George Solomon: The Zorn Saga Could Still Have a Happy Ending -- or Not
Tevye, the main character in the venerable Broadway musical "Fiddler on the Roof" who is described in Wikipedia as the "pious Jewish milkman," said life for Jewish people in czarist Russia was as precarious as the perch of a fiddler on the roof.
More than 100 years later, the same characterization can be made for head coaches of the Washington Redskins.
It is the plight of such well-paid men as Jim Zorn that, in the span of seven weeks and four defeats in five games, you can slide from candidate for coach of the year with a 6-2 record to a place on the slippery slope of Daniel Snyder's Redskins Park chalet.
It's a perch so precarious that a loss by the 7-6 Redskins today to the 1-11-1 Cincinnati Bengals could, by the end of the year, put Zorn in the same place as thousands of other Americans: out of work.
The 55-year-old Zorn, who was the surprise choice of Snyder last winter to succeed Joe Gibbs as the Redskins' head coach only weeks after he was hired from Seattle to be the Redskins' offensive coordinator, must know his employer's history. The five-year, approximately $15 million contract Zorn signed in February carries for him only the substantial weight of a healthy severance.
In the 10 years since buying the Redskins and FedEx Field from the estate of the late Jack Kent Cooke, Snyder has employed six coaches: Norv Turner (two years, 17-12), Terry Robiskie (three games, 1-2), Marty Schottenheimer (one year, 8-8), Steve Spurrier (two years, 12-20), Gibbs (four years, 30-34) and Zorn.
Snyder, while turning the franchise into one of the most profitable in professional sports with aggressive marketing and blanket media saturation, as well as drawing about 90,000 fans a game to FedEx Field, has not seen the same results on the field. The team's regular season record under his stewardship is 75-82, with three playoff appearances (2-3).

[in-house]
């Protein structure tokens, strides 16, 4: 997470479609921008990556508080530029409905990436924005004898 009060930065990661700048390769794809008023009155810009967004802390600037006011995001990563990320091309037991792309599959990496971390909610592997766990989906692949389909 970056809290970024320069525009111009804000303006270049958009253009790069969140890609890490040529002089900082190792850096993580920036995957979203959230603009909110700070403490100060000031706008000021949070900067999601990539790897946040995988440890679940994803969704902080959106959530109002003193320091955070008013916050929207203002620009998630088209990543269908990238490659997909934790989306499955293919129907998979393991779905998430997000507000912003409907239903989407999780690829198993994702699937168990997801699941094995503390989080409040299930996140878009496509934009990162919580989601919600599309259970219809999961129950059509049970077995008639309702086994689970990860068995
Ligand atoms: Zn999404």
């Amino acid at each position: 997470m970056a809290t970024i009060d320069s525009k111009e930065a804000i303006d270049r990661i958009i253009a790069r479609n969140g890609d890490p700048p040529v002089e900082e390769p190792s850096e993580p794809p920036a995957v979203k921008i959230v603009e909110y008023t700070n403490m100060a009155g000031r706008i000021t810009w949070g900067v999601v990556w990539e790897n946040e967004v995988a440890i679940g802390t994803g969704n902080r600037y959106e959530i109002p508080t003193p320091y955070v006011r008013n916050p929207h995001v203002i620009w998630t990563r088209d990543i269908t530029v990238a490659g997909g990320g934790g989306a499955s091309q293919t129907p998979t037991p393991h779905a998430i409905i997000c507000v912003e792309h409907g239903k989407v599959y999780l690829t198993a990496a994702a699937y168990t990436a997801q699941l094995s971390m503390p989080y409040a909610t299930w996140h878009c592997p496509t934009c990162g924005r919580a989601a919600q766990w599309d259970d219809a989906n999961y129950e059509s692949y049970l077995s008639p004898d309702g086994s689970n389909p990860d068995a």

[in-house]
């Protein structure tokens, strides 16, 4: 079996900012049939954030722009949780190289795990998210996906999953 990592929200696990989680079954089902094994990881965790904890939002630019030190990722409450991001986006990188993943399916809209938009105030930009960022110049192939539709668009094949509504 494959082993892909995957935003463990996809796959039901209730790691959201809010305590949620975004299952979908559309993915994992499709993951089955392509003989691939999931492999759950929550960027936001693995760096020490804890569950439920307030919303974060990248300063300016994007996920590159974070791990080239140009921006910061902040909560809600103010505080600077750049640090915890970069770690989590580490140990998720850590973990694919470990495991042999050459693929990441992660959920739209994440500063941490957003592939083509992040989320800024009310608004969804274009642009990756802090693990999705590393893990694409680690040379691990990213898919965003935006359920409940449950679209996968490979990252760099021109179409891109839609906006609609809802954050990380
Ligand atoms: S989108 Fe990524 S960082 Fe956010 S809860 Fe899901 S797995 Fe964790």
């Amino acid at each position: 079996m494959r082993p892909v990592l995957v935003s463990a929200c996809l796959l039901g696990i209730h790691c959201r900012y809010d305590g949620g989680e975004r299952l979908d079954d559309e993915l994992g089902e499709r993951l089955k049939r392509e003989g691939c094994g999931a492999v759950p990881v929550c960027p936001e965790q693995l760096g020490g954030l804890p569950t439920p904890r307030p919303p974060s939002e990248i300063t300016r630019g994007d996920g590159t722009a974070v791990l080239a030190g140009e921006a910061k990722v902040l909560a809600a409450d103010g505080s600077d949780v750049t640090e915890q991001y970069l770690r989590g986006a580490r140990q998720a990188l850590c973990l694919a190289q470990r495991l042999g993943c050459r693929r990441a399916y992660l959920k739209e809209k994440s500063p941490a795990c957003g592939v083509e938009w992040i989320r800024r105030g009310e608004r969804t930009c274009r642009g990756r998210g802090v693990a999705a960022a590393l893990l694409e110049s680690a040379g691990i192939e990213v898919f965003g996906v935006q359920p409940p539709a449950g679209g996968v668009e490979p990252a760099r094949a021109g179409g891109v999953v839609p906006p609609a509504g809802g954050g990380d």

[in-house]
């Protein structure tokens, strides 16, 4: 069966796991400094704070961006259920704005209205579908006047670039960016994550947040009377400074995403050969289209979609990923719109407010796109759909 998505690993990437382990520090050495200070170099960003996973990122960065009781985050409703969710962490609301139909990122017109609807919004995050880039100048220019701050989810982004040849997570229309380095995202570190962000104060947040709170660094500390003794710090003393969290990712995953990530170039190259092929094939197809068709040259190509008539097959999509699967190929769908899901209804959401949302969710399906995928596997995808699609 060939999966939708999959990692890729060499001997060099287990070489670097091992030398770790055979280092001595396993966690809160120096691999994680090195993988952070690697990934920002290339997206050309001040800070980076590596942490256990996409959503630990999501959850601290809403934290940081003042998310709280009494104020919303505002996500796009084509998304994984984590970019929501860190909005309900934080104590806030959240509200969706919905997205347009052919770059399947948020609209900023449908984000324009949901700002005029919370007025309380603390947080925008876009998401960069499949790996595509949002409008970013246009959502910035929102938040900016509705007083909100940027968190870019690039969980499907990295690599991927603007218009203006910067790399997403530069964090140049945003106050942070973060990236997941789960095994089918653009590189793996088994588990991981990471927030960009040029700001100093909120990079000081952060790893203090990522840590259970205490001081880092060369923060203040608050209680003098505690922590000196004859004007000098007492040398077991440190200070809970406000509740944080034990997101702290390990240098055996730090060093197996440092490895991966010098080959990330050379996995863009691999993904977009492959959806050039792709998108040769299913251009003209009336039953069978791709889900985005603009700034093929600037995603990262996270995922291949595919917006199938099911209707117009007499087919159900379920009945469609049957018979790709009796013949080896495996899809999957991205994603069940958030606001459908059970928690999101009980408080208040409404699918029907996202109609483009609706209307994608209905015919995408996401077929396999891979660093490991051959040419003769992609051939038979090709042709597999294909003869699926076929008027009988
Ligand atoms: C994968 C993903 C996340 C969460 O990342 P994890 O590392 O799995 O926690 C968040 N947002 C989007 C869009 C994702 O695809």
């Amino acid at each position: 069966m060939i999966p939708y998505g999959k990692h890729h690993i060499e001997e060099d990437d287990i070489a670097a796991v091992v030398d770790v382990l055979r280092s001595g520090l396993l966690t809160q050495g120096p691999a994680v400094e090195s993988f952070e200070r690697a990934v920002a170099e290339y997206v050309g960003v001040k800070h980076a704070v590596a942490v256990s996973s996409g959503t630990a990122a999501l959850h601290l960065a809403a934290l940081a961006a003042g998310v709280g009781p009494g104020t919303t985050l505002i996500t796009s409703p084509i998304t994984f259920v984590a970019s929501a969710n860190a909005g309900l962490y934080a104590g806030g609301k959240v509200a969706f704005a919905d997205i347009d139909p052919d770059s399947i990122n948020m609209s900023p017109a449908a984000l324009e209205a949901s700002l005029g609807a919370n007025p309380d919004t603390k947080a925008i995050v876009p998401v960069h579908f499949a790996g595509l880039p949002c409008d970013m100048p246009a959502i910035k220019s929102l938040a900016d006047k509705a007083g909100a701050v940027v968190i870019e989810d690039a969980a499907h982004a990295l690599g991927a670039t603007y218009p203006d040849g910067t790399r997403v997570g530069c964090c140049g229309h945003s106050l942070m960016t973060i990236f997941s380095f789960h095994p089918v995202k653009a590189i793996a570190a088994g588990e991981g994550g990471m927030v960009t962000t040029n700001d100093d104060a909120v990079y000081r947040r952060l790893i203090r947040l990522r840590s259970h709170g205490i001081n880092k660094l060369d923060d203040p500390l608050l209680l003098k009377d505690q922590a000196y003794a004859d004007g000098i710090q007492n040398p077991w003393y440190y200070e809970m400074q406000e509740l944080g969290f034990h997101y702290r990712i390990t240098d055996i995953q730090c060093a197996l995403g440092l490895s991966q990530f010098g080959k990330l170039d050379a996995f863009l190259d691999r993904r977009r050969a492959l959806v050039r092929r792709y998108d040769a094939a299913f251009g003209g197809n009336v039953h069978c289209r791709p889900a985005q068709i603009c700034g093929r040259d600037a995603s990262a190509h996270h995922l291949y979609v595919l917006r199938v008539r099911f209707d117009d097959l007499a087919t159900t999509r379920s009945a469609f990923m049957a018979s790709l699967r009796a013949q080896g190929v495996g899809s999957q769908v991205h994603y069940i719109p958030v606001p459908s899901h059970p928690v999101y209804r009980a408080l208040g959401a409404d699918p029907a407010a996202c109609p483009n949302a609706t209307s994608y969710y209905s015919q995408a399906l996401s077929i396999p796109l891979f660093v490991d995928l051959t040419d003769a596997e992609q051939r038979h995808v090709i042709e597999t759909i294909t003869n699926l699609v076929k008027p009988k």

His willingness to spend money on players in the free agent market and go after high-profile coaches (Schottenheimer, Spurrier and Gibbs) has been offset by erratic personnel decisions, including the disaster of the most recent college draft.
Zorn and the fans should know this much as the season winds down: Snyder is a man of little patience or tact. He kept Turner waiting for hours in a cold hallway at FedEx Field after a 9-7 loss to the New York Giants on Dec. 3, 2000, before firing him that night. The Redskins were 7-6 at the time -- and still in playoff contention.
A year later, he unceremoniously dumped Schottenheimer after he lured the famously successful Spurrier from the University of Florida to coach, with Bobby Beathard set to be the general manager. The Beathard deal fell apart and a dispirited Spurrier was discarded two years later when Gibbs drove to the rescue in his NASCAR speedster.
Now, who knows what Snyder has up the sleeve of that white Armani shirt? Or who he and his buddies Clinton Portis and My Cousin Vinny have lined up, just in case? Could it be former Pittsburgh coach Bill Cowher, who looks happy doing TV for CBS? Or Brian Billick, who is tall and also does TV and won a Super Bowl in Baltimore? Or Steve Spagnuolo, the defensive genius for the Giants who said no to Snyder last January but spent this autumn with Plaxico Burress? Or Jim "I'm still here" Fassel?
But count on this: Daniel Snyder is prepared to laud Zorn if the Redskins win their final three games -- or maybe fire him if things get uglier this month. The only person who won't be surprised by what happens is Snyder.